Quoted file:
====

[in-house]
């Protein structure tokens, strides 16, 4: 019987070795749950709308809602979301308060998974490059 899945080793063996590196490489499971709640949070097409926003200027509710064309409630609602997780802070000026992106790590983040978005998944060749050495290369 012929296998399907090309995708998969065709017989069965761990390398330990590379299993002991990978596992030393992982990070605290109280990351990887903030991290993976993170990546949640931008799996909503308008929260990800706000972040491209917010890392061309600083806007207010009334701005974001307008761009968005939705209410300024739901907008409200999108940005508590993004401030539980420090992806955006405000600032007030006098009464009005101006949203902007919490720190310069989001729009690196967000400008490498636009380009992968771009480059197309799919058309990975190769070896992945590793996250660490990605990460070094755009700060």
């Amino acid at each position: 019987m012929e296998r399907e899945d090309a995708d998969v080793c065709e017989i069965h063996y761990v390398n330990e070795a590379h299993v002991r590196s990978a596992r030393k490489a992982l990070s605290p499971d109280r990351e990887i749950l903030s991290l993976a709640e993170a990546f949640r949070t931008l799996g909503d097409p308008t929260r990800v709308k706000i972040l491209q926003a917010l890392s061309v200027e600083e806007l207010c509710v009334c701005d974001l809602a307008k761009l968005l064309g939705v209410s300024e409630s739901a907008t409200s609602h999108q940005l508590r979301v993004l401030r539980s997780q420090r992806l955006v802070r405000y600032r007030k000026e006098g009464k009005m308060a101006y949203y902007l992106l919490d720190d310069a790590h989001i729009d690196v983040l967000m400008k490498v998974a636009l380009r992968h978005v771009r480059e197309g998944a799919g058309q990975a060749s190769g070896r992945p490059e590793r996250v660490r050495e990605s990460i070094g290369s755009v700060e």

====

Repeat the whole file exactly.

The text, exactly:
[in-house]
């Protein structure tokens, strides 16, 4: 019987070795749950709308809602979301308060998974490059 899945080793063996590196490489499971709640949070097409926003200027509710064309409630609602997780802070000026992106790590983040978005998944060749050495290369 012929296998399907090309995708998969065709017989069965761990390398330990590379299993002991990978596992030393992982990070605290109280990351990887903030991290993976993170990546949640931008799996909503308008929260990800706000972040491209917010890392061309600083806007207010009334701005974001307008761009968005939705209410300024739901907008409200999108940005508590993004401030539980420090992806955006405000600032007030006098009464009005101006949203902007919490720190310069989001729009690196967000400008490498636009380009992968771009480059197309799919058309990975190769070896992945590793996250660490990605990460070094755009700060």
């Amino acid at each position: 019987m012929e296998r399907e899945d090309a995708d998969v080793c065709e017989i069965h063996y761990v390398n330990e070795a590379h299993v002991r590196s990978a596992r030393k490489a992982l990070s605290p499971d109280r990351e990887i749950l903030s991290l993976a709640e993170a990546f949640r949070t931008l799996g909503d097409p308008t929260r990800v709308k706000i972040l491209q926003a917010l890392s061309v200027e600083e806007l207010c509710v009334c701005d974001l809602a307008k761009l968005l064309g939705v209410s300024e409630s739901a907008t409200s609602h999108q940005l508590r979301v993004l401030r539980s997780q420090r992806l955006v802070r405000y600032r007030k000026e006098g009464k009005m308060a101006y949203y902007l992106l919490d720190d310069a790590h989001i729009d690196v983040l967000m400008k490498v998974a636009l380009r992968h978005v771009r480059e197309g998944a799919g058309q990975a060749s190769g070896r992945p490059e590793r996250v660490r050495e990605s990460i070094g290369s755009v700060e």